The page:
Entertainment & Arts

Barbara Taylor Bradford to be A Woman of (More) Substance with new novel

Barbara Taylor Bradford Image copyright Getty Images
Image caption Barbara Taylor Bradford said period TV dramas since A Woman of Substance were "junk"

Barbara Taylor Bradford's blockbuster A Woman of Substance sold millions of copies and became a mini-series that is still Channel 4's most-watched show.

Now, the author is writing a new novel that revisits the story - but from a different point of view.

The 1979 original followed Emma Harte from Yorkshire maid to business giant.

The new book will return to the young Emma's era, but telling the story of her friend Blackie O'Neill - played by a young Liam Neeson in the TV version.

Image copyright Bradford Enterprises
Image caption Jenny Seagrove as young Emma and Liam Neeson as Blackie in the 1985 TV version

"I'm in the in the process of creating a life for Blackie which we never saw in A Woman of Substance," she told BBC News.

The 86-year-old author was inspired to write Blackie and Emma while at her husband Robert's bedside in hospital. She had been due to write a third instalment in her House of Falconer saga instead, but was unable to do the required research.

'Bob's gift to me'

Robert, a film producer, died in July. "I was sitting there, my mind wandering and knowing what was going to happen, and trying to think, what can I write that will be… no book is easy, but what would be easier than having to do a load of research? And I suddenly thought of Blackie.

"My editor said that was Bob's gift to me. He made me think of Blackie as a book."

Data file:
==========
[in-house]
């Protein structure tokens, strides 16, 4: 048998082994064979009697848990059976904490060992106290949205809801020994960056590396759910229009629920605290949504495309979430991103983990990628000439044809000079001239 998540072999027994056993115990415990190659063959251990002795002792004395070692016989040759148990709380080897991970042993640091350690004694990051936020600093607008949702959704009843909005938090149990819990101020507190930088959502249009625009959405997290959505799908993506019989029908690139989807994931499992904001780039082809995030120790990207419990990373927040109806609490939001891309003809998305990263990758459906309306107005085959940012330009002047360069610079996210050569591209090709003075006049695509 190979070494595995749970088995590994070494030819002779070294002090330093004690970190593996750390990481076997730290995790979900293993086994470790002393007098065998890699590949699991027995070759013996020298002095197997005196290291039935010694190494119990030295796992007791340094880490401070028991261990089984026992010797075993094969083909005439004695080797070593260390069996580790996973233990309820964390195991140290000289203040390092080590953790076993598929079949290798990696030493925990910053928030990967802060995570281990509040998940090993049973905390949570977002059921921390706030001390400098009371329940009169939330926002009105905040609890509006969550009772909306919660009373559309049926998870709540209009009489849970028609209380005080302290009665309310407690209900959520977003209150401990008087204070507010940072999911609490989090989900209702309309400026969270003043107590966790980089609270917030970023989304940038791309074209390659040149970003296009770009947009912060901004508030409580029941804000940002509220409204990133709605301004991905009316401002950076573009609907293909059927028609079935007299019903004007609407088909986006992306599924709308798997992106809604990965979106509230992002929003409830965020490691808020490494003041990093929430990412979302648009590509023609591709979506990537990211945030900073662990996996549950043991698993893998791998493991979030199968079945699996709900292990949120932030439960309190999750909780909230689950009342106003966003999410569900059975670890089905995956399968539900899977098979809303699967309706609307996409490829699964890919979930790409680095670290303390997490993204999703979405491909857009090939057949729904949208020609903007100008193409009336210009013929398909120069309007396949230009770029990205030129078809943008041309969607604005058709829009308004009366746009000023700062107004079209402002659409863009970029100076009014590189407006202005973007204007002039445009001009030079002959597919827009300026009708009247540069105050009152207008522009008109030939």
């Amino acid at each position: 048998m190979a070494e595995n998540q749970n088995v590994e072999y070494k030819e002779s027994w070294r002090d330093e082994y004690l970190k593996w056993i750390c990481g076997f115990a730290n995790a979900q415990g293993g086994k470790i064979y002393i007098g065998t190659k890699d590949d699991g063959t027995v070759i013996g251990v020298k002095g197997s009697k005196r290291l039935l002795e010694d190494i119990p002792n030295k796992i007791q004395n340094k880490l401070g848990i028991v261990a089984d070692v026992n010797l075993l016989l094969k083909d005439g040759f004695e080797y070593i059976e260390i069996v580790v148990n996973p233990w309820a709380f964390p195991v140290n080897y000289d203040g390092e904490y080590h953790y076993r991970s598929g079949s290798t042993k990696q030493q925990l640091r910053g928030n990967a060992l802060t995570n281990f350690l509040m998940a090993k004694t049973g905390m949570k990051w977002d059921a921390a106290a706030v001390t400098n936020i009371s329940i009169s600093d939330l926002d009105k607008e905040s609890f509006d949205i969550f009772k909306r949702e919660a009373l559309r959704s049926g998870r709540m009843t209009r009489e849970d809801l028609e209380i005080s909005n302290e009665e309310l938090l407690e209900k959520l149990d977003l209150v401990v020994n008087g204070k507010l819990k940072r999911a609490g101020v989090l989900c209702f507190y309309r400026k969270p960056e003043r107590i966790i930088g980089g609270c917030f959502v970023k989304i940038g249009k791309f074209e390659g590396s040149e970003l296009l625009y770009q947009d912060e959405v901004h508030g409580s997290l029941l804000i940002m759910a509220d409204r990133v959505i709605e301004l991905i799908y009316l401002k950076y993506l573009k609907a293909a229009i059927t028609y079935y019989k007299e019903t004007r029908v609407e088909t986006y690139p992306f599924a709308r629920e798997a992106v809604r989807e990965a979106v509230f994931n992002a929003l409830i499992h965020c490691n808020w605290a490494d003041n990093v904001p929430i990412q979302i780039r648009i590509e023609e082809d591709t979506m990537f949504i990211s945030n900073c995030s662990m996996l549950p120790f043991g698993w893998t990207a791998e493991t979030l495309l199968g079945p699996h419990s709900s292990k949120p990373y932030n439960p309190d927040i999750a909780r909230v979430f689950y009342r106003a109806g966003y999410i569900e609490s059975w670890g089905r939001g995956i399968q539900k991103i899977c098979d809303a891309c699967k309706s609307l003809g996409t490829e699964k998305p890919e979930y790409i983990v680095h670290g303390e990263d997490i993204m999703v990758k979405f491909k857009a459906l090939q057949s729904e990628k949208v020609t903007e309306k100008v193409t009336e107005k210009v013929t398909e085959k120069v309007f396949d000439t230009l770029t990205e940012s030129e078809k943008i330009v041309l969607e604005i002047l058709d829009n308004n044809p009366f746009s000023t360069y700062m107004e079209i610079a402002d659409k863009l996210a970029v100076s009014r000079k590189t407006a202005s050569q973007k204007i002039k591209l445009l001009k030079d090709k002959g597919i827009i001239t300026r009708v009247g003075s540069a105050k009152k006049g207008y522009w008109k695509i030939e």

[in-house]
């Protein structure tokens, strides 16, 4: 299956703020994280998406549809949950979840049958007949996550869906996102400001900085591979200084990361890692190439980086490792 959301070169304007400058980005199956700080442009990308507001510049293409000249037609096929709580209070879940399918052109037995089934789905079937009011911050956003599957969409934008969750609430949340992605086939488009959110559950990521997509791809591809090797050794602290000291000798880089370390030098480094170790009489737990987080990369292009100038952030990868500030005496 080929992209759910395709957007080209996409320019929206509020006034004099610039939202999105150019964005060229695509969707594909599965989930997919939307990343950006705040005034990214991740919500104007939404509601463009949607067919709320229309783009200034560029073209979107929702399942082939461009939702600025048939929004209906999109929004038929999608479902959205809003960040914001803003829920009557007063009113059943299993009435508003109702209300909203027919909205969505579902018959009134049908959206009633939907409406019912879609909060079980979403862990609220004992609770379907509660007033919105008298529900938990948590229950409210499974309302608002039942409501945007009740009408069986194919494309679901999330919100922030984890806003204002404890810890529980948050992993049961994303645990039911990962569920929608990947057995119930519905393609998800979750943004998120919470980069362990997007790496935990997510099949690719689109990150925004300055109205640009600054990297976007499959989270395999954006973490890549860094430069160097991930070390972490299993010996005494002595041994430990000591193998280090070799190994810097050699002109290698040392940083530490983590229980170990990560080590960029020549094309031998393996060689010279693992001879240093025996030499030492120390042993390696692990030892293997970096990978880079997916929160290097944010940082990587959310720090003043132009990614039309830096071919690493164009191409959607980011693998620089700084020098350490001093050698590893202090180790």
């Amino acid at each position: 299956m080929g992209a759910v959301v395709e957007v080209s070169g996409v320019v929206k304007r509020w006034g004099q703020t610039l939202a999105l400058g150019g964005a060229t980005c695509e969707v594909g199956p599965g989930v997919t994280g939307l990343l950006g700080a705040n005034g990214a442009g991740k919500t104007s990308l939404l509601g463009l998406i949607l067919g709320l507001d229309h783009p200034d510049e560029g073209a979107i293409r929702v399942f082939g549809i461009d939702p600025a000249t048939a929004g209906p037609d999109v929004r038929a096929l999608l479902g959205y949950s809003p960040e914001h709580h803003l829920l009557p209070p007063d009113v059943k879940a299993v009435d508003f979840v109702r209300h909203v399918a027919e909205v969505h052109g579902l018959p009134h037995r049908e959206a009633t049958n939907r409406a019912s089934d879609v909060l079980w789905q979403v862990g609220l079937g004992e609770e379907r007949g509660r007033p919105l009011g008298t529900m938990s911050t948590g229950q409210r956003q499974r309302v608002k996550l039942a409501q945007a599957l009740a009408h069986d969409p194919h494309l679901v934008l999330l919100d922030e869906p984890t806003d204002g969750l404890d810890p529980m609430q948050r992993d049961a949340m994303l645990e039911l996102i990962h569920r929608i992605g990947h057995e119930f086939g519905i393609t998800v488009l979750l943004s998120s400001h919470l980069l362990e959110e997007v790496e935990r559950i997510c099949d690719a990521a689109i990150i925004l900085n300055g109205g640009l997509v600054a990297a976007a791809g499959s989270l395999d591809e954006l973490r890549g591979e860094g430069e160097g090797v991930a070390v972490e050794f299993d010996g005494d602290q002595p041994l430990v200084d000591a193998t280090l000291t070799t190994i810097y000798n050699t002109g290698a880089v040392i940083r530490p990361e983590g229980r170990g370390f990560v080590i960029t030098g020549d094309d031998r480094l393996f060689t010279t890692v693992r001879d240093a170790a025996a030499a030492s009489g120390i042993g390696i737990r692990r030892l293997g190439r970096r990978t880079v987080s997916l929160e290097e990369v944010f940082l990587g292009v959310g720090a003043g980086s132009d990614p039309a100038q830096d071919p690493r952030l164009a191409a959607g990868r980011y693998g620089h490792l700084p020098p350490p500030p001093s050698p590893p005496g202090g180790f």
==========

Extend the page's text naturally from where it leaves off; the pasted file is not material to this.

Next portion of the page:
Part of the new novel acts as a prequel to A Woman of Substance, following Blackie from 13-year-old orphan in Ireland until he meets Emma Harte on a Yorkshire moor. The story then runs in parallel to the original, following Blackie's fortunes rather than Emma's.

Image copyright Bradford Enterprises
Image caption Deborah Kerr as an older Emma at the head of the table

"Where does he go? What does he do? Is he really a good man? Has he any troubles? Has he had other women? It's really Blackie's book," the Yorkshire-born writer said.

A Woman of Substance has sold 30 million copies, according to Bradford's official biography, and spawned six sequels. The original mini-series was watched by almost 14 million people on Channel 4 in 1985 and was nominated for two Emmys.

Period dramas are 'junk'

"I think it was ahead of its time in every way," the author said. "There's been no TV series made since that's had any plot or drama. It's all junk when it comes to those sorts of 'big house' stories.

"A Woman of Substance was very much a big hit with Channel 4. It took all the ratings and it's a story that's got everything in it. It's got love, it's got drama, it's got death, it's got success, it's got tragedy."

Taylor Bradford said she doesn't watch much TV, and when she does she prefers factual programmes.

"I have watched some of Downton," she said. "It's very pretty. But I'm more for a documentary or news."

The second book in her House of Falconer series, In the Lion's Den, is published on 28 November.

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